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Last Updated:10/03/01
Speech by Rep. Jim Kolbe
(R-Arizona), July 24, 2001

Mr. Chairman, I rise in opposition to the amendment offered by the gentlewoman from California (Ms. LEE).

Mr. Chairman, I want to commend the gentlewoman from California and the leadership that she has shown in this fight against HIV and AIDS, and I also want to say the same about the gentlewoman from California (Ms. PELOSI), the other member of our subcommittee. Both of them have been true leaders in this and, really, the conscience of the House in this matter.

I wish I could agree with the amendment, but I think that we have a carefully balanced bill when it comes to our priorities, so I find myself in disagreement with this amendment. I think it is worth noting that the committee has recommended a generous increase for international health, and it has reduced the President's request for both of the accounts that this amendment would reduce even further.

The amendment, while it may be well motivated, threatens the balance among competing interests, competing national interests that are found in this bill. Arriving at that balance with the gentlewoman from New York (Mrs. LOWEY), the ranking member, has not been easy; and I do not expect that all of the Members necessarily are going to agree with it. But once we upset that, once we demolish that balance, I do not think it is going to be easy to restore.

Unlike last year, we cannot count on the other body to restore assistance to the Andean nations, nor can we count on the other body to restore further cuts we make in military assistance to Poland or to the Baltic States.

Mr. Chairman, the amendment would also cut $22 million from the foreign military financing program. This is an account that is very large at $3.627 billion. But 94 percent of those funds in this year's bill are allocated for Israel, Egypt, and Jordan. Only $177 million is available to the rest of the world. Let me repeat those two figures. This amendment cuts $22 million, and that is one-eighth of the military assistance to countries outside of the Middle East.

Who is going to be affected by that? Will this cut be allocated against our friends in Poland, in Hungary, or the Czech Republic, those who have just joined NATO? It is inevitable that they are going to be affected by this. Last year we had a similar amendment, together with the Waters amendment, that eliminated all military assistance except to Israel and Egypt, and even reduced funding for those countries.

It also eliminated our military assistance to the Baltic States. Members ignored warnings from the gentleman from Alabama (Chairman CALLAHAN) in their rush to support popular causes of the day.

I know that many Americans of Baltic and Central European origin were concerned about the action taken by this body last year, because most of us heard from them. Those Americans recognized not just the symbolic importance but the material importance of the assistance we give to the Baltic States and to Poland and to Hungary.

We should not make the same mistake again, in my view, of ignoring those concerns and the vital strategic interest we have in that region.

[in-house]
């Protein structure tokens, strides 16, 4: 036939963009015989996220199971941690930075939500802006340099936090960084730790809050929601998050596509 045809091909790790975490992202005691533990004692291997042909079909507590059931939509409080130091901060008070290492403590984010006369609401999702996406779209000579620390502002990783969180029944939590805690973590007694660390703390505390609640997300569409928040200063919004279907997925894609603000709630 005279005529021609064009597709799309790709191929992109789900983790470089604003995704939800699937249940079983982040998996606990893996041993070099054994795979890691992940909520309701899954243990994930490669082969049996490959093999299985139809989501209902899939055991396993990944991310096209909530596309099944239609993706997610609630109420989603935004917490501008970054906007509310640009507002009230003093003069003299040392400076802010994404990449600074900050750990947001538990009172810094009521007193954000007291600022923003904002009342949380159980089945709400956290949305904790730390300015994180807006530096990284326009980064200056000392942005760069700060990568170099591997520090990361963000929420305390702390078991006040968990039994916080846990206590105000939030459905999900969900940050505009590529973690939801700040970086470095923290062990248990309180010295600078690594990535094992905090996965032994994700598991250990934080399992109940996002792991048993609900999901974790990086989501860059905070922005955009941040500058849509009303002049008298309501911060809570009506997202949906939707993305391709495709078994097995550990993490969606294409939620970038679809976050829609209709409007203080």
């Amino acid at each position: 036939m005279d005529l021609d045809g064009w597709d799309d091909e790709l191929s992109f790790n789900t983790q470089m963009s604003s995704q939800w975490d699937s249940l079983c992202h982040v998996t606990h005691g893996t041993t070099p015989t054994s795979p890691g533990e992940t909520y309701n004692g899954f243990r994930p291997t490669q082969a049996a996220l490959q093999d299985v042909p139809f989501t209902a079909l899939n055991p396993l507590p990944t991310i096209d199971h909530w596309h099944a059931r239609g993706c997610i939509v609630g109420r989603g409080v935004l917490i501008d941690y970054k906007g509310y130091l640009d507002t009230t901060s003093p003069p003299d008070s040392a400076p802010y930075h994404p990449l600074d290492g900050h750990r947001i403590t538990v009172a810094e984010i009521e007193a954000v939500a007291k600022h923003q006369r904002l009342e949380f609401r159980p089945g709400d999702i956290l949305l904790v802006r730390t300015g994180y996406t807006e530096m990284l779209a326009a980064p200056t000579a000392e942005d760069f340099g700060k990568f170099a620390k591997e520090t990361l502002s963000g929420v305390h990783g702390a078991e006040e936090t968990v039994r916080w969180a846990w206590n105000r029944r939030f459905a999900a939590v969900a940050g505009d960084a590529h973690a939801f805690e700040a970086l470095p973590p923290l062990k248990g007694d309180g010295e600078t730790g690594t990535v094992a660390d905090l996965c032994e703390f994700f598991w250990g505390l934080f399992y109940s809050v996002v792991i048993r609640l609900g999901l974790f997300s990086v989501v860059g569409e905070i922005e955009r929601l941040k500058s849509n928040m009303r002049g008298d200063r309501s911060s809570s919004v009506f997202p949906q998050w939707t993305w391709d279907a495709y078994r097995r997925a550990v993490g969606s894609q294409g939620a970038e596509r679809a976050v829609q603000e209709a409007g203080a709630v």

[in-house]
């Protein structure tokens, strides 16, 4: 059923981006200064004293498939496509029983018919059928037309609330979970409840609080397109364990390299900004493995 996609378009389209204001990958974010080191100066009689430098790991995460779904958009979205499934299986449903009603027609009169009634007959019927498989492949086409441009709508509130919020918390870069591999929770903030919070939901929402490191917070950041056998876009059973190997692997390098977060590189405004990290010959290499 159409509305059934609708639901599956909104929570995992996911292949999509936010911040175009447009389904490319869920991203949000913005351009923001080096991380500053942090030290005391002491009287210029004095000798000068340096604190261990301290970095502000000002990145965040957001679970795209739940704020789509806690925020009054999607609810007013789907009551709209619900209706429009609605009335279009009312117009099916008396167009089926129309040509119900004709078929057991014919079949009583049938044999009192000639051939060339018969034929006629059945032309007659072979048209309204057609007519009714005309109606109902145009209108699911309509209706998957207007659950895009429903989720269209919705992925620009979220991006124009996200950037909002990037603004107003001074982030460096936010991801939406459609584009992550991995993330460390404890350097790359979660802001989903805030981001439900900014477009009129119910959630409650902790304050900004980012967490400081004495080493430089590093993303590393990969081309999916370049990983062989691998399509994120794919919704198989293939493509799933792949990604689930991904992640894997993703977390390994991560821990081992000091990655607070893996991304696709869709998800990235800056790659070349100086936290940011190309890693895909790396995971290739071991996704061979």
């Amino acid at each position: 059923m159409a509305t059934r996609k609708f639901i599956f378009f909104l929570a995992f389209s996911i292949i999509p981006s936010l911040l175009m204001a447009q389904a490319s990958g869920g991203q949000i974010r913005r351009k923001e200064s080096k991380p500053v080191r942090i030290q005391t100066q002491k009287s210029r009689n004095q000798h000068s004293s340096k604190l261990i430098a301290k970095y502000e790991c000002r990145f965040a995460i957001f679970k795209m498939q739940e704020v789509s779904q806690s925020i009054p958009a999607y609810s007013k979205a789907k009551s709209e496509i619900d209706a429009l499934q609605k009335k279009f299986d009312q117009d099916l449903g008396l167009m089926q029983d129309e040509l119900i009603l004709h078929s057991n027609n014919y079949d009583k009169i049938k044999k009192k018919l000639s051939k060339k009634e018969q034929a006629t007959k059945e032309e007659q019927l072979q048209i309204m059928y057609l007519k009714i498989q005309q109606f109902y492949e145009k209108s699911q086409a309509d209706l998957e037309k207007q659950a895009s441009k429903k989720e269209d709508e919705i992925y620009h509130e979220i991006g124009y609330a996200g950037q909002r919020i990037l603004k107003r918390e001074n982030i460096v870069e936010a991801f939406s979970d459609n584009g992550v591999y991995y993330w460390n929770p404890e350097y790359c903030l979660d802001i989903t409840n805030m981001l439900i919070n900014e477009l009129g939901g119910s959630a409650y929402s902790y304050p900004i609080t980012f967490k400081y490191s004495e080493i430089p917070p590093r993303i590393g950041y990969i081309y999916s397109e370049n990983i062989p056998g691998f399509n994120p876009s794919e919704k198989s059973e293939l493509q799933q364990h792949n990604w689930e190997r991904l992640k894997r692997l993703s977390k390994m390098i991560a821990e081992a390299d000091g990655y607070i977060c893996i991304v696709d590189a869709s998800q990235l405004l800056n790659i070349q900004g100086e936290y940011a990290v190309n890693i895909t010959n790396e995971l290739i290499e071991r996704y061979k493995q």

With regard to HIV/AIDS, my own commitment and involvement in this issue I think is a matter of public record. Just last Friday I chaired a day-long panel here in the House of Representatives, four panels of experts and leaders who updated dozens of staff members and other Members of this body on the current situation with regard to the pandemic.

That day-long seminar drove home very clearly to me the comments and remarks and the truth of what the gentlewoman from California has said. The crisis in HIV/AIDS has not abated. It is getting worse in the world. It requires more resources, a lot more resources.

Our bill does provide those resources, above and beyond what was requested by the President, at the expense of other programs. My chairmanship of the Subcommittee on Foreign Operations, Export Financing and Related Agencies reflects the priority we are giving in this global fight against the scourge of AIDS. We have $474 million for HIV/AIDS, and we just added in a recent amendment another $18 million to that. Another $80 million was provided by the supplemental appropriations conference agreement that Congress sent to the President last Friday.

Taking those two bills together, this bill and the supplemental that we just sent to the President, the House would increase AIDS funding by 76 percent in this year, from $315 million in fiscal year 2001 to $554 million in 2002, and my mental calculations here are not reflecting the $18 million we just added in with the adoption of the other amendment a few minutes ago.

This increase, over 76 percent in HIV/AIDS funding, is what the committee has concluded that we can afford and effectively use within the allocation provided for this bill. I am uncertain whether another $60 million would be obligated and effectively used during the fiscal year 2002, but it would be spent eventually.

I know the gentlewoman has put all of this money into the International Trust Fund, which I think, as the gentlewoman knows, at this point is still just on paper. We do not have it organized.

So I would oppose this amendment and urge my colleagues not to adopt this amendment but to allow the subcommittee and committee's work in this area to stand.

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